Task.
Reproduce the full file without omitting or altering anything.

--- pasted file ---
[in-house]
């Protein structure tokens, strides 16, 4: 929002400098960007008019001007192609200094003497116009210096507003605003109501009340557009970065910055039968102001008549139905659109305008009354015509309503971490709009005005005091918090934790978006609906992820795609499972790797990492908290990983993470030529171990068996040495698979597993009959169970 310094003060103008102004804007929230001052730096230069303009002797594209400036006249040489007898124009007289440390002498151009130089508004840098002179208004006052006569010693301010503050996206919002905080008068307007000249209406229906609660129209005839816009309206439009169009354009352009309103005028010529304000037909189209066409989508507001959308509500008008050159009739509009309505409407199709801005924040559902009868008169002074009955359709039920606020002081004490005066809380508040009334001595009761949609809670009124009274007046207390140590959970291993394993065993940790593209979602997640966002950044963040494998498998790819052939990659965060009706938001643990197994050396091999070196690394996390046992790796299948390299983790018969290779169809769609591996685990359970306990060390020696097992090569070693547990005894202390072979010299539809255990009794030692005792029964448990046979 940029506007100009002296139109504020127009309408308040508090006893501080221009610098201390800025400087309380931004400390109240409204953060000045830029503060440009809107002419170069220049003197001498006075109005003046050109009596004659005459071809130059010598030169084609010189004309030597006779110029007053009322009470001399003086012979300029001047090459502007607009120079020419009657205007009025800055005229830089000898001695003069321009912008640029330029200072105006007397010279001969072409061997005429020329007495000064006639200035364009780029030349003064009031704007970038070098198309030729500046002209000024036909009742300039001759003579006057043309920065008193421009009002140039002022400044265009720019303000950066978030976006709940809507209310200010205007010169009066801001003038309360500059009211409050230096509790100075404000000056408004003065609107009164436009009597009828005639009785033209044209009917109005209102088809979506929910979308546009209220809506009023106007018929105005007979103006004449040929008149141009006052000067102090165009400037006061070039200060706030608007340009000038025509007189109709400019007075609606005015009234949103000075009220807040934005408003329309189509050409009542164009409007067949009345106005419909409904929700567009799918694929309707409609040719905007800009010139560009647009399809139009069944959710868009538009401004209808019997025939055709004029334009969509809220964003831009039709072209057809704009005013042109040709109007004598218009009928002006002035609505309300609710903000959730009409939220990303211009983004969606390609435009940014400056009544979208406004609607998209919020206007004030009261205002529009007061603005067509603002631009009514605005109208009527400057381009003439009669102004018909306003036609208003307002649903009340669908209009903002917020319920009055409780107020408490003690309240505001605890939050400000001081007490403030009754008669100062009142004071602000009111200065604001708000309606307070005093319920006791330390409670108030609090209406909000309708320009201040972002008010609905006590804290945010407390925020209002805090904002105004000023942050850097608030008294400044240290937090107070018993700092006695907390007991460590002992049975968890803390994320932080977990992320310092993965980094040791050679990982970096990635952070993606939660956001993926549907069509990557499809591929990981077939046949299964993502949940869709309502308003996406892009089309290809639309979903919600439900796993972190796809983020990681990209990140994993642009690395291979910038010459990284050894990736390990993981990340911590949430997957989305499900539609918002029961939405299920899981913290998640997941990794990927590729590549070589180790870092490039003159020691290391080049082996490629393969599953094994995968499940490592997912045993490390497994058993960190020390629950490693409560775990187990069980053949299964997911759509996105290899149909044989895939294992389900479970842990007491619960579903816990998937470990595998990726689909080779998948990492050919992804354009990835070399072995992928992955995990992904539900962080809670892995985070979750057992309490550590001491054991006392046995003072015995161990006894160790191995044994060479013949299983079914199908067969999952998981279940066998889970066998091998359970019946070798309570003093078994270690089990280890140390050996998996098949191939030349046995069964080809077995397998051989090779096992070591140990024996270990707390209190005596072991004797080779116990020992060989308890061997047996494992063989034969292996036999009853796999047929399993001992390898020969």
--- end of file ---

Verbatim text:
[in-house]
């Protein structure tokens, strides 16, 4: 929002400098960007008019001007192609200094003497116009210096507003605003109501009340557009970065910055039968102001008549139905659109305008009354015509309503971490709009005005005091918090934790978006609906992820795609499972790797990492908290990983993470030529171990068996040495698979597993009959169970 310094003060103008102004804007929230001052730096230069303009002797594209400036006249040489007898124009007289440390002498151009130089508004840098002179208004006052006569010693301010503050996206919002905080008068307007000249209406229906609660129209005839816009309206439009169009354009352009309103005028010529304000037909189209066409989508507001959308509500008008050159009739509009309505409407199709801005924040559902009868008169002074009955359709039920606020002081004490005066809380508040009334001595009761949609809670009124009274007046207390140590959970291993394993065993940790593209979602997640966002950044963040494998498998790819052939990659965060009706938001643990197994050396091999070196690394996390046992790796299948390299983790018969290779169809769609591996685990359970306990060390020696097992090569070693547990005894202390072979010299539809255990009794030692005792029964448990046979 940029506007100009002296139109504020127009309408308040508090006893501080221009610098201390800025400087309380931004400390109240409204953060000045830029503060440009809107002419170069220049003197001498006075109005003046050109009596004659005459071809130059010598030169084609010189004309030597006779110029007053009322009470001399003086012979300029001047090459502007607009120079020419009657205007009025800055005229830089000898001695003069321009912008640029330029200072105006007397010279001969072409061997005429020329007495000064006639200035364009780029030349003064009031704007970038070098198309030729500046002209000024036909009742300039001759003579006057043309920065008193421009009002140039002022400044265009720019303000950066978030976006709940809507209310200010205007010169009066801001003038309360500059009211409050230096509790100075404000000056408004003065609107009164436009009597009828005639009785033209044209009917109005209102088809979506929910979308546009209220809506009023106007018929105005007979103006004449040929008149141009006052000067102090165009400037006061070039200060706030608007340009000038025509007189109709400019007075609606005015009234949103000075009220807040934005408003329309189509050409009542164009409007067949009345106005419909409904929700567009799918694929309707409609040719905007800009010139560009647009399809139009069944959710868009538009401004209808019997025939055709004029334009969509809220964003831009039709072209057809704009005013042109040709109007004598218009009928002006002035609505309300609710903000959730009409939220990303211009983004969606390609435009940014400056009544979208406004609607998209919020206007004030009261205002529009007061603005067509603002631009009514605005109208009527400057381009003439009669102004018909306003036609208003307002649903009340669908209009903002917020319920009055409780107020408490003690309240505001605890939050400000001081007490403030009754008669100062009142004071602000009111200065604001708000309606307070005093319920006791330390409670108030609090209406909000309708320009201040972002008010609905006590804290945010407390925020209002805090904002105004000023942050850097608030008294400044240290937090107070018993700092006695907390007991460590002992049975968890803390994320932080977990992320310092993965980094040791050679990982970096990635952070993606939660956001993926549907069509990557499809591929990981077939046949299964993502949940869709309502308003996406892009089309290809639309979903919600439900796993972190796809983020990681990209990140994993642009690395291979910038010459990284050894990736390990993981990340911590949430997957989305499900539609918002029961939405299920899981913290998640997941990794990927590729590549070589180790870092490039003159020691290391080049082996490629393969599953094994995968499940490592997912045993490390497994058993960190020390629950490693409560775990187990069980053949299964997911759509996105290899149909044989895939294992389900479970842990007491619960579903816990998937470990595998990726689909080779998948990492050919992804354009990835070399072995992928992955995990992904539900962080809670892995985070979750057992309490550590001491054991006392046995003072015995161990006894160790191995044994060479013949299983079914199908067969999952998981279940066998889970066998091998359970019946070798309570003093078994270690089990280890140390050996998996098949191939030349046995069964080809077995397998051989090779096992070591140990024996270990707390209190005596072991004797080779116990020992060989308890061997047996494992063989034969292996036999009853796999047929399993001992390898020969």